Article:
In recent years cannabis has made a come back. Farmers grow fields of cannabis shielded from view by a few meters of corn plants placed around the perimeter of the field. If the get questioned by authorities they say they are growing the plants for bird seed.

Much of the trade is controlled by the Jaffer tribes, who are heavily armed and used gun gunmen to patrol fields. Some of the growers are believed to be working with guerillas and Islamists, who need money for their operations.

The government drops leaflets from helicopters warning people not to grow cannabis. It worries that if the drug market returns to Lebanon in a big way the country could lose badly-needed foreign aid money. Even so, the government has taken little direct action to stop cannabis farming.

Kif Production in Morocco


“Kif” is a powder made up of resin glands produced by sifting cannabis buds and leaves. Hashish and kif are widely used by Moroccans. Much of the hashish is yellow in color and is called blonde. Kif is also widely consumed. The main growing area is the Rif Mountains, a range of medium-size mountains that run parallel to the Mediterranean Sea in northern Morocco.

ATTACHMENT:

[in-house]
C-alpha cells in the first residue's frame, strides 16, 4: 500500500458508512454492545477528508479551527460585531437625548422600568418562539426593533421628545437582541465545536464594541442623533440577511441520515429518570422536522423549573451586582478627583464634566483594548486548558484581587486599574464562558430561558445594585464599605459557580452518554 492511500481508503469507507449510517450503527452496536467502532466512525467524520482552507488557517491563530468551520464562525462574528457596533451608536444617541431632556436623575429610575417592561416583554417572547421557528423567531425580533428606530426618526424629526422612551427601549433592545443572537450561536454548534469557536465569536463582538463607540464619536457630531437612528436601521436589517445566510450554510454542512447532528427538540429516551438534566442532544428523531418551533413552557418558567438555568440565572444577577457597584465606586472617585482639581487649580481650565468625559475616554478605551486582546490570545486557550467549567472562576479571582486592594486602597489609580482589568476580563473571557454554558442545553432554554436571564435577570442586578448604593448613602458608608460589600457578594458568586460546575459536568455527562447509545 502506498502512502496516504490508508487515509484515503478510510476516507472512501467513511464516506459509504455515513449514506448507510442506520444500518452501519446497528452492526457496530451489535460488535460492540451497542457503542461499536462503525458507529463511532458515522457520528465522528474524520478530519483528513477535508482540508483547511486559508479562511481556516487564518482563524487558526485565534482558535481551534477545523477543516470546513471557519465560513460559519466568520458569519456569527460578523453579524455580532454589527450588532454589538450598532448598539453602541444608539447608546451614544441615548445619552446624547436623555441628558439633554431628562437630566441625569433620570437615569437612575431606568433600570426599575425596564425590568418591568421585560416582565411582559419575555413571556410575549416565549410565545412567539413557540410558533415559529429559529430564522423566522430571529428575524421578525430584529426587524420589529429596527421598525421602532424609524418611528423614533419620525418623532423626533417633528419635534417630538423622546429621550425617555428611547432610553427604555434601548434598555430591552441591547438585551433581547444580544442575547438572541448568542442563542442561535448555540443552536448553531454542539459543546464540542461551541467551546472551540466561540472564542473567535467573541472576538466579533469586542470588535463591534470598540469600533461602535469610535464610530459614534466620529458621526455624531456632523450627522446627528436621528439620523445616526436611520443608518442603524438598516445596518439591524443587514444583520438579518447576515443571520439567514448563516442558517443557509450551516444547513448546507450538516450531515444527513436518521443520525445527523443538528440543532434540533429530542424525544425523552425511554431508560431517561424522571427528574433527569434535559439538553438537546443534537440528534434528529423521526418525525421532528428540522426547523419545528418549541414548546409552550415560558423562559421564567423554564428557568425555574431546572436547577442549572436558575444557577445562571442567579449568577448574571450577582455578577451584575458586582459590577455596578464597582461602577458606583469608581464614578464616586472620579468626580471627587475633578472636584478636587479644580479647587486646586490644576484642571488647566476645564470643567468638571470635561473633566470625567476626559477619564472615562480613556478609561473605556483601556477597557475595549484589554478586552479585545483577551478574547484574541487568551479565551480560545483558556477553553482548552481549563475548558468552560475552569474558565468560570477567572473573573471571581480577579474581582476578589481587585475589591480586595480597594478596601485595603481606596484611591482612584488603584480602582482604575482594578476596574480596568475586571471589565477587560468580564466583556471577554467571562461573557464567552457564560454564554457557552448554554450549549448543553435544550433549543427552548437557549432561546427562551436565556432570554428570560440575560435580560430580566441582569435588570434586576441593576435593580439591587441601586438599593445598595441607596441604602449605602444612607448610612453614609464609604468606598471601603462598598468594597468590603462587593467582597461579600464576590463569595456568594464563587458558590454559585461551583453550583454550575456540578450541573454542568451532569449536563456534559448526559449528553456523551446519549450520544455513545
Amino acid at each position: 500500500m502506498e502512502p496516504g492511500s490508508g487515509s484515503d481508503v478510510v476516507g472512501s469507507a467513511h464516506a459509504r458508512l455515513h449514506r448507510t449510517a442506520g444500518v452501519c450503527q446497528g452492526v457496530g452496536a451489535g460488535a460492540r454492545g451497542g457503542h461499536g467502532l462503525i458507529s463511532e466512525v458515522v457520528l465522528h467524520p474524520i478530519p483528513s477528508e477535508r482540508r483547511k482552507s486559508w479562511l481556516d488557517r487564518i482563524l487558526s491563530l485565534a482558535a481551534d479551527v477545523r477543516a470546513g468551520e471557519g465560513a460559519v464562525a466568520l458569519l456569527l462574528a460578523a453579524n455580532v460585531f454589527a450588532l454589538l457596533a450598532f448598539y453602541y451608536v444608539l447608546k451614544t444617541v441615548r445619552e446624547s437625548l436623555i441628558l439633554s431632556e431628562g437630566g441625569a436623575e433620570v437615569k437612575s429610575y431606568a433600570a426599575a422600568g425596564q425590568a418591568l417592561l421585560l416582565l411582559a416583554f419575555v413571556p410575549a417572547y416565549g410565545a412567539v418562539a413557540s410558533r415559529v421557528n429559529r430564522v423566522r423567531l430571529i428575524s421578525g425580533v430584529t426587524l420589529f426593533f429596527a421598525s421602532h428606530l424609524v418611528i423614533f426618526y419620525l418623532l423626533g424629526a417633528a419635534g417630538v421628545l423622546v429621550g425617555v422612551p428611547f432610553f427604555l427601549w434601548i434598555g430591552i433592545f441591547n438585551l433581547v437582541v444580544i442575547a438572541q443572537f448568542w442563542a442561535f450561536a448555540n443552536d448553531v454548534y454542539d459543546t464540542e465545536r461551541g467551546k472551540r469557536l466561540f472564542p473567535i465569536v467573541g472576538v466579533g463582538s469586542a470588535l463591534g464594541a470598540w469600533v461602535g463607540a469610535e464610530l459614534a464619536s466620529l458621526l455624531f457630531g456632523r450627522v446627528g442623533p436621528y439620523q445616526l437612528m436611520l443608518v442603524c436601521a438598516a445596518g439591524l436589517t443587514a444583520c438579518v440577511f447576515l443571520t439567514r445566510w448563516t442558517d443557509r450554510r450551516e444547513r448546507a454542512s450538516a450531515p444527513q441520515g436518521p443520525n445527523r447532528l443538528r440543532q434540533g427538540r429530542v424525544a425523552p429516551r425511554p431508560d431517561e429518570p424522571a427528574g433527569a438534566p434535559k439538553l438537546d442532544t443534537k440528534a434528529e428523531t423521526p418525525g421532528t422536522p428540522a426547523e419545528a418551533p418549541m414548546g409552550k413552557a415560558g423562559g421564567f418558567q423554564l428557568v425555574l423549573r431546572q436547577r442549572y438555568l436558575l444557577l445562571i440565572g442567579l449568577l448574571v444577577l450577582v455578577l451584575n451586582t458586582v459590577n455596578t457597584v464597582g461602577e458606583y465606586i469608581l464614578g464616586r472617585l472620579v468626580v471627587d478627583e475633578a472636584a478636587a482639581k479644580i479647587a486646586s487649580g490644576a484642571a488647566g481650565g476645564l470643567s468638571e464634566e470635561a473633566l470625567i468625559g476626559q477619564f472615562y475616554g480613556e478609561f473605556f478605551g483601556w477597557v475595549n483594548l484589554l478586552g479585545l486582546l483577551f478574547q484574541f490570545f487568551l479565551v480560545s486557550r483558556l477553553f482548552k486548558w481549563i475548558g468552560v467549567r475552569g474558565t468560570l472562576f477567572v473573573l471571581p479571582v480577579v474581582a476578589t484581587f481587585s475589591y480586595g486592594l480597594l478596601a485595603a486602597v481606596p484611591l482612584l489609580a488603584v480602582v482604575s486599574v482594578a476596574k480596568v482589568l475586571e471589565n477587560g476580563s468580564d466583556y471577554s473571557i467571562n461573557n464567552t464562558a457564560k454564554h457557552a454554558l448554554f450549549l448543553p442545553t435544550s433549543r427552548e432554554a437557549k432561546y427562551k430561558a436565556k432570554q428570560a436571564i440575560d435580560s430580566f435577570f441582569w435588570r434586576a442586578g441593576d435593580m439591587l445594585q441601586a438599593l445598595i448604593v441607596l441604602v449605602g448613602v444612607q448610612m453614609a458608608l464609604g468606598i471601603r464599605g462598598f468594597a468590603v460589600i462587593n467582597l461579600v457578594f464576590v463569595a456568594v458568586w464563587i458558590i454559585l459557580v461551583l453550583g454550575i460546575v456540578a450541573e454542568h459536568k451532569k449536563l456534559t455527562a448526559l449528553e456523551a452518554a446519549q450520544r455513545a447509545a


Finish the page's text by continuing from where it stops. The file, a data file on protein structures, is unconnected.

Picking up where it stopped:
Morocco is the “world’s leading hashish producer,” according to a report by the Geopolitical Drug Observatory. It produces about 2000 tons of hashish a year. The Rif region is the largest source of cannabis in Europe. Hashish produced here is smuggled into Spain, France and Britain and other countries. It is reportedly a business worth $3 billion a year, making it Morocco’s largest source of income and foreign exchange. According to some estimates the hashish business accounts for between one third and one half of Morocco’s total earnings.